Radar signatures of drones equipped with heavy payloads and dynamic payloads generating inertial forces
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Due to the availability of cheap commercial and customizable drones, the potential for using them to carry threat payloads has increased significantly. In this study, radar signatures of drones carrying simulated threat payloads have been investigated experimentally. Two different scenarios were considered: 1) drones carrying heavy payloads and 2) the dynamic response of a drone subject to inertial recoil forces which mimic the effect of a firearm attached to the drone. Experimental data for the two scenarios was collected with 24 and 94 GHz Doppler radar systems. Micro-Doppler analysis has revealed that (i) the degree of fluctuation in helicopter rotor modulation (HERM) lines in long integration spectrograms does not correlate with the presence or absence of a heavy payload and (ii) the blade flashes in fully sampled, short integration spectrograms confirm that the tip velocity and rotation rate increase with payload weight as extra thrust is required. However, in both cases, these effects are difficult to attribute exclusively to the presence of the heavy payloads as they can also be attributed to other factors affecting flight dynamics such as wind or platform maneuvers. Finally, we present what we believe to be the first measurements of a simulated recoil scenario in which distinct signatures in the bulk Doppler of the fuselage are clearly attributable to the applied recoil. Analysis shows that these signatures are consistent with the inertial forces which would be imparted by a 9 mm parabellum round fired from a Glock 22 pistol if it was attached to the drone.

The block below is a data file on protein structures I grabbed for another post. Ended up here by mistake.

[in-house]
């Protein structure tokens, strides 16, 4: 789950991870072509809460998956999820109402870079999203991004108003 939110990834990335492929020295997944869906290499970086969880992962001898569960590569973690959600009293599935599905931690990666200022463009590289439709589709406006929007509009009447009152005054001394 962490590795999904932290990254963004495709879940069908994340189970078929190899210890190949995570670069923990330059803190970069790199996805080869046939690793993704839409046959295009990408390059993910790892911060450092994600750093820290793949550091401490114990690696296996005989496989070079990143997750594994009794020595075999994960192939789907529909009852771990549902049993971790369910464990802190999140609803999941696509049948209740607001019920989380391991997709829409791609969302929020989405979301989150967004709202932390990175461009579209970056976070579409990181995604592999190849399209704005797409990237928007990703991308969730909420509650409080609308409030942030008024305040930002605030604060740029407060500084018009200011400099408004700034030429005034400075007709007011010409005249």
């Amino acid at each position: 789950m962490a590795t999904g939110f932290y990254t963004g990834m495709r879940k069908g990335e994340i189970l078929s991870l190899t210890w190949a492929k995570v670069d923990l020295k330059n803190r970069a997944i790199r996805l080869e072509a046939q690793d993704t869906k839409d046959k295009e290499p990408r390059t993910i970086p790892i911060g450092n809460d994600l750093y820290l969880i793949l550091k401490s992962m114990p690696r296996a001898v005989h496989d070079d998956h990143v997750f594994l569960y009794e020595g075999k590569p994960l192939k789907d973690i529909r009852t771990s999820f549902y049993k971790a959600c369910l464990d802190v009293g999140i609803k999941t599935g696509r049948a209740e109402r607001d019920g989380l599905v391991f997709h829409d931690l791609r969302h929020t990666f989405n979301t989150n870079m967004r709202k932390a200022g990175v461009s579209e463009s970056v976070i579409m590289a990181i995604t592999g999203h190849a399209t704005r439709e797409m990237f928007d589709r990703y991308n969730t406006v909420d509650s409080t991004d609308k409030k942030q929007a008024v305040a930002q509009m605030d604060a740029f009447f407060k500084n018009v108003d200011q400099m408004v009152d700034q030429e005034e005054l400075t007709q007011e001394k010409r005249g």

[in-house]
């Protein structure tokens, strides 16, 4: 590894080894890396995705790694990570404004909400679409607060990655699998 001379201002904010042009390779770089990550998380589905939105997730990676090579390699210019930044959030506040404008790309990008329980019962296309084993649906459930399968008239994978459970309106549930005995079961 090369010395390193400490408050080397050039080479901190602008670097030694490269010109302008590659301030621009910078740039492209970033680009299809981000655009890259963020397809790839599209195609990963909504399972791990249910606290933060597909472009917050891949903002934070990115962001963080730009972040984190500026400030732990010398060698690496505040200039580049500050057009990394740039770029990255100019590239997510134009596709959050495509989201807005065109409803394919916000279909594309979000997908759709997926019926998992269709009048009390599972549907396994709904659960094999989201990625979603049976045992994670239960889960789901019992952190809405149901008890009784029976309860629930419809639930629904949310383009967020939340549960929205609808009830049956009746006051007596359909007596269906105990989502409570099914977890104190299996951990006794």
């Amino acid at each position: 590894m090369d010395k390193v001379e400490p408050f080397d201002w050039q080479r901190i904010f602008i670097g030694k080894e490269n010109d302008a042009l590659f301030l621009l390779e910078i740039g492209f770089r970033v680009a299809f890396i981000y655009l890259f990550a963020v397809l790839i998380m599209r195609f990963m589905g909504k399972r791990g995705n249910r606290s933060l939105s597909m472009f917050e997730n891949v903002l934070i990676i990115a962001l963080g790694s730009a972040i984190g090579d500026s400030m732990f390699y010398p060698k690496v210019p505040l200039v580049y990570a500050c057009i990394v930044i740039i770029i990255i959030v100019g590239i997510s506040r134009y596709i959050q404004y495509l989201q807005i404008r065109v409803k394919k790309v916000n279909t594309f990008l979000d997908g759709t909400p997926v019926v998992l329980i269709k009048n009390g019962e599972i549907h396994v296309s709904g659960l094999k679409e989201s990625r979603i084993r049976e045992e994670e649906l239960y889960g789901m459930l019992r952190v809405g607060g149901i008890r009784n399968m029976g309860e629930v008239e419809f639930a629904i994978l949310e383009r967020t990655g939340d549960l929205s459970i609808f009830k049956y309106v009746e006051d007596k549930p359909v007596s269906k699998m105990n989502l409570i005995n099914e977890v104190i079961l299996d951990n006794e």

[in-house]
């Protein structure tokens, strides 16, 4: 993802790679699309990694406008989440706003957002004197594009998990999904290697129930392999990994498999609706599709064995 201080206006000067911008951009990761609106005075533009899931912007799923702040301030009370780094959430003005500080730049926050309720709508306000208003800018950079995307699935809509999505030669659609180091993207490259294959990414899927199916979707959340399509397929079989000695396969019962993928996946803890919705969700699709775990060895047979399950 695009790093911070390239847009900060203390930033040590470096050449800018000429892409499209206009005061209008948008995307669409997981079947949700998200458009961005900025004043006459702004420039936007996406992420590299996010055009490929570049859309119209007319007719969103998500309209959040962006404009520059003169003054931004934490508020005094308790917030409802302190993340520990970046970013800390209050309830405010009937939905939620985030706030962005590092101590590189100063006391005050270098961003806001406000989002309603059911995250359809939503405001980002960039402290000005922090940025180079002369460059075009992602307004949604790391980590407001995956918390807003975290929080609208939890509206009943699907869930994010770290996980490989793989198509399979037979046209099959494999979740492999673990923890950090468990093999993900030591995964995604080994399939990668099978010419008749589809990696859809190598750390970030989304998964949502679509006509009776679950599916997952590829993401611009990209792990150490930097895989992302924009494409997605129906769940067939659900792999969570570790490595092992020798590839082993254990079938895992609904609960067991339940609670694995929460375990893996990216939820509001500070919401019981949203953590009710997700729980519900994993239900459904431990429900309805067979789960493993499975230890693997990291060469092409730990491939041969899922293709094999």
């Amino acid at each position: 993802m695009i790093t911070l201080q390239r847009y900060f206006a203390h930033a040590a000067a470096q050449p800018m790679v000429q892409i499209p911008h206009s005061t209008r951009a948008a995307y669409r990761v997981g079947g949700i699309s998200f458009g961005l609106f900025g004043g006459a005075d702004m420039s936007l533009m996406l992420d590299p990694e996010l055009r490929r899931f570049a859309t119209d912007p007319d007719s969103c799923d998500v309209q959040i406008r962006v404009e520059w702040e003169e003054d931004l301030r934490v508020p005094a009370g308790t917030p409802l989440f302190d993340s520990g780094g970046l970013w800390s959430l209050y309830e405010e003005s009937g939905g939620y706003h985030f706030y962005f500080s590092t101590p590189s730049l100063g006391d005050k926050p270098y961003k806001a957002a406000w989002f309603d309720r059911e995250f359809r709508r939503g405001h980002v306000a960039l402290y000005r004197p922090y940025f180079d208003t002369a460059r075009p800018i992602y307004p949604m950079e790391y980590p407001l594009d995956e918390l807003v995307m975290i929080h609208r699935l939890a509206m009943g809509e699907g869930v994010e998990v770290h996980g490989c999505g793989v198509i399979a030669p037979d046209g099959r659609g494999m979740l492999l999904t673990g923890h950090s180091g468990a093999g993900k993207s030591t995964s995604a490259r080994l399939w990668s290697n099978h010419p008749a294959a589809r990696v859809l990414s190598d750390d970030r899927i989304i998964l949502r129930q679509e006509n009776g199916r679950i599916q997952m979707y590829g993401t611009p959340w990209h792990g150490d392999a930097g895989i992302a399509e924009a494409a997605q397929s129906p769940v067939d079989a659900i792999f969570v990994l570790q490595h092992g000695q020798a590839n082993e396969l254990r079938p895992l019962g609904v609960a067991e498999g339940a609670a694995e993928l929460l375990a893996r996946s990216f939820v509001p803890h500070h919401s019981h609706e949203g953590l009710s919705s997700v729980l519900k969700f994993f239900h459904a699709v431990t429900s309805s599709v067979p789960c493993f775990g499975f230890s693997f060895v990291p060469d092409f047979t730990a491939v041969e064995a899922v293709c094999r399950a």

Rahman , S , Robertson , D A & Govoni , M A 2020 , ' Radar signatures of drones equipped with heavy payloads and dynamic payloads generating inertial forces ' , IEEE Access , vol. 8 , pp. 220542-220556 . https://doi.org/10.1109/ACCESS.2020.3042798
Copyright © 2020 The Author(s). This work is licensed under a Creative Commons Attribution 4.0 License. For more information, see https://creativecommons.org/licenses/by/4.0/
DescriptionThe authors acknowledge the funding received by the Army Research Laboratory under Cooperative Agreement Number: W911NF-19-2-0075.
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